It was only an airsoft gun, a “toy.”
But what if it wasn’t?
He was just a young athlete, who made a dumb choice.
But what if he wasn’t?
The “what ifs” are many in the case of a Taos student who took an airsoft pellet gun out of his vehicle on school property last week, pointed it at other students and fired.
But bottom line, the student who chose to turn that “toy” gun on teammates needs to be disciplined, and the school must ensure a zero tolerance policy toward such behavior.
Some Taoseños will say the young man was just messing around and being immature. “Boys will be boys,” especially in the country, they’ll say. And after all an airsoft gun doesn’t cause serious injuries, they’ll say.
But what if the pellet from the gun had hit a dozen inches higher and struck another young wrestler in the eye instead of in his arm? Then the one who fired might be looking at assault charges and time in juvenile detention instead of suspension from the wrestling team.
What if the parents of the kids who were hit by pellets from the airsoft gun weren’t such nice, accommodating parents who don’t want to press charges? Then the school might be facing a much deeper inquiry into how they handled this situation.
And what if the kid in this case hadn’t been a promising athlete? What if he had been a student with no such social clout? Would the school district have been slow to discipline him?
What if the student in this case wasn’t basically a young man who just made a dumb decision to pull out a “toy” gun and fire it at teammates? What if he was a kid who had bullied other students repeatedly and had been allowed to get away with it time and time again? Would that have changed how seriously the adults around him took the airsoft shooting?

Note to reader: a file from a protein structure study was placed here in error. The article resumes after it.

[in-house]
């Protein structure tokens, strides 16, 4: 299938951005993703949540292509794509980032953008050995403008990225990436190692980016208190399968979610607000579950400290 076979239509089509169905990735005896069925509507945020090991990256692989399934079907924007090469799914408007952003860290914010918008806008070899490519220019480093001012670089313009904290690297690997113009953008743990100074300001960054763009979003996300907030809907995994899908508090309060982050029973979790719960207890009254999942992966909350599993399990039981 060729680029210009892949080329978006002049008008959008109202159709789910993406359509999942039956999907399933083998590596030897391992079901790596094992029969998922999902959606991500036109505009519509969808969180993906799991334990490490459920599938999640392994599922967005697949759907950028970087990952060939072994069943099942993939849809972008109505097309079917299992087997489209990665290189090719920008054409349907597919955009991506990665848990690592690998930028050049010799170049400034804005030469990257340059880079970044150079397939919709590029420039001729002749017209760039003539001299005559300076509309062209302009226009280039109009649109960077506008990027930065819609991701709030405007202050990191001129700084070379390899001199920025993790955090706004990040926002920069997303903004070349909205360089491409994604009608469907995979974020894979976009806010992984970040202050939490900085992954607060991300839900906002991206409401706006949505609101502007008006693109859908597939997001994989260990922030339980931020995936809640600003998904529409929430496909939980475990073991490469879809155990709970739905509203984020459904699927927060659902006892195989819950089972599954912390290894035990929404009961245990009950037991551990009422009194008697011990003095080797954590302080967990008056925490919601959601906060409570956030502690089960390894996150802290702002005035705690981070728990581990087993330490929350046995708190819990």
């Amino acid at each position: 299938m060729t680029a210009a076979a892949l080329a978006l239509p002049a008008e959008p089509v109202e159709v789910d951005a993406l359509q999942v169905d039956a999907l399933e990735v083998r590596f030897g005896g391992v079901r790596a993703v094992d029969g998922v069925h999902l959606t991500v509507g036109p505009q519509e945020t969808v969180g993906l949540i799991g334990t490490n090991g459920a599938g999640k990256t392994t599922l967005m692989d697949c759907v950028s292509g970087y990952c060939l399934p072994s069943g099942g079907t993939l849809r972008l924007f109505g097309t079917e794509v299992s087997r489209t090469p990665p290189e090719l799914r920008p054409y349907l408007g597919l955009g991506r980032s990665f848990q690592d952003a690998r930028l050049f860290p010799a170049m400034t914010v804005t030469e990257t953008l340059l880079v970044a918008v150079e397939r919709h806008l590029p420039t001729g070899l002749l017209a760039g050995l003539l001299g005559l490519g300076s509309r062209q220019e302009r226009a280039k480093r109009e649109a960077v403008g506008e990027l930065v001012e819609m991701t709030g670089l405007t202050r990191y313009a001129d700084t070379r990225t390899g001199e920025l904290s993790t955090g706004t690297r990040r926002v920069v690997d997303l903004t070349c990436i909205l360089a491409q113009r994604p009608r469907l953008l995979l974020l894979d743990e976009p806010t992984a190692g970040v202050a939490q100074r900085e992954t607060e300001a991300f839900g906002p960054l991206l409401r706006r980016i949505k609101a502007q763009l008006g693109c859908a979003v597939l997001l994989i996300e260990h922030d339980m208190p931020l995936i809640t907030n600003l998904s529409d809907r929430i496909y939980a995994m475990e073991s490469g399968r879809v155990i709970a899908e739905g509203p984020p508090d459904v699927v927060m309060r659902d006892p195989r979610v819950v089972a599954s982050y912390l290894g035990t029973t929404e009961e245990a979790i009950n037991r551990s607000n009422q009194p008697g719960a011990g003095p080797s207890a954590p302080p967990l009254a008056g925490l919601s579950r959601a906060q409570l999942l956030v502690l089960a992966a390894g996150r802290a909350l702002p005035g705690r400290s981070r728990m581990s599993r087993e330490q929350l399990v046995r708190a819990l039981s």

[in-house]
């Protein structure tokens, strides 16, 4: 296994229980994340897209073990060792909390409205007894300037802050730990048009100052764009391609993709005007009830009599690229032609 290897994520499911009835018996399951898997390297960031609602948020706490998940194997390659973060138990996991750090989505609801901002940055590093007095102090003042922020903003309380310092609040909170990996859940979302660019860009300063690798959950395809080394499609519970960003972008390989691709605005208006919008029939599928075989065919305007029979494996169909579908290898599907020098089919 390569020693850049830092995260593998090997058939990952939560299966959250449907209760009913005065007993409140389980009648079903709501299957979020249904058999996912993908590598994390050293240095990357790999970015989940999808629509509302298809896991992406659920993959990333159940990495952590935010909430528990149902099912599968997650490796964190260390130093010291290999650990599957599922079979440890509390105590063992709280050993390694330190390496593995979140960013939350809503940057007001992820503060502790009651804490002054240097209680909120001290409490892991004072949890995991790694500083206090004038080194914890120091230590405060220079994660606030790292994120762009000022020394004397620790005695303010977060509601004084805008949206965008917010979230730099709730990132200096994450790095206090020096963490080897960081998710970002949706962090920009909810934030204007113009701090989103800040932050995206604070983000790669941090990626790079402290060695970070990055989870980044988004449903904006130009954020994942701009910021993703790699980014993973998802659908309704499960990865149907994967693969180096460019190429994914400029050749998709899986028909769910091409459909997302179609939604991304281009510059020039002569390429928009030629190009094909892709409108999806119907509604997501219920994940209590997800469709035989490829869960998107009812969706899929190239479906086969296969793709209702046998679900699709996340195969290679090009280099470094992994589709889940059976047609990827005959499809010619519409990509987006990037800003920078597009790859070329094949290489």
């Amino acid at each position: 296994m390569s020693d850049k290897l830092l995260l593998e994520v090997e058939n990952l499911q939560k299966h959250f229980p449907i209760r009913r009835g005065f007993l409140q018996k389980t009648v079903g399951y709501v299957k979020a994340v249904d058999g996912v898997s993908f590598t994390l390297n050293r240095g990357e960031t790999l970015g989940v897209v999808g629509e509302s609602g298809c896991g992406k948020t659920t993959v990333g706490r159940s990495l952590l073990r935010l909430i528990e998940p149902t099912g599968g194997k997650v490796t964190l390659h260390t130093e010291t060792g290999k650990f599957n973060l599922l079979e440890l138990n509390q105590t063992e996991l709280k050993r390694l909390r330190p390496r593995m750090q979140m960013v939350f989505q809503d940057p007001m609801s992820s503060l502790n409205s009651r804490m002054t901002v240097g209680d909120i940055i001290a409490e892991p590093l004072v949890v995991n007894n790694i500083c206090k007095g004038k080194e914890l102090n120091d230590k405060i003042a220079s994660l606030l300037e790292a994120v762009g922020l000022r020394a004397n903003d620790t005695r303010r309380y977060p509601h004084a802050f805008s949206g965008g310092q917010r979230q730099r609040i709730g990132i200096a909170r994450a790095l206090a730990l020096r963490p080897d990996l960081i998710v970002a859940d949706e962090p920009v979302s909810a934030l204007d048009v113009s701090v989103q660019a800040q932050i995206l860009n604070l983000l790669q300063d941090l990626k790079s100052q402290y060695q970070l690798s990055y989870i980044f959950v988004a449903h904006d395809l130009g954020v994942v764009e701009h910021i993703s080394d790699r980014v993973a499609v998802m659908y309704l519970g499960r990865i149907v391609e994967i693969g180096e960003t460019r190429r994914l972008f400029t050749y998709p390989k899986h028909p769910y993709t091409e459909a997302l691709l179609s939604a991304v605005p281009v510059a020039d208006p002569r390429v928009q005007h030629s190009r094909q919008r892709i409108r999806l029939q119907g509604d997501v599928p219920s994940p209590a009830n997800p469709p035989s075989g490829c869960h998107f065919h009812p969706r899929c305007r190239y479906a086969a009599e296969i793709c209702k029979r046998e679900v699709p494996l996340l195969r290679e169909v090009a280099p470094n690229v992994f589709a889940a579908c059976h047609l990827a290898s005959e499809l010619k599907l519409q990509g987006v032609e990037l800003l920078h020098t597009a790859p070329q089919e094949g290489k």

What if the school’s resource officer had seen the student pull out the airsoft gun and aim it at others? What if there had been an armed response by law enforcement?
Maybe 10 years ago a toy gun was just a toy gun.
But that was before mass shootings in school after school after school after school in recent years. There were 64 such shootings in 2015 alone. A deadly attack at Aztec High School happened just two months ago. Mass shootings, in general and in schools, are so frequent we struggle to remember when and where they happened and which ones were worse than the others.
This has heightened awareness and caution in schools about guns.
Even “toy” guns that look like real ones.
In a rural town like Taos, it isn’t unusual for most families to have guns – for hunting, for protection, for sport. Families know those guns aren’t toys.
But the job of parents and schools is to protect students from threats on school property, including from a pellet shot out of a “toy” airsoft gun by another student.
The athlete who chose to use the airsoft gun is not a bad kid. He just made a bad mistake. Still, school officials must quickly hold a disciplinary hearing and swiftly make it clear they will not tolerate such behavior from any student.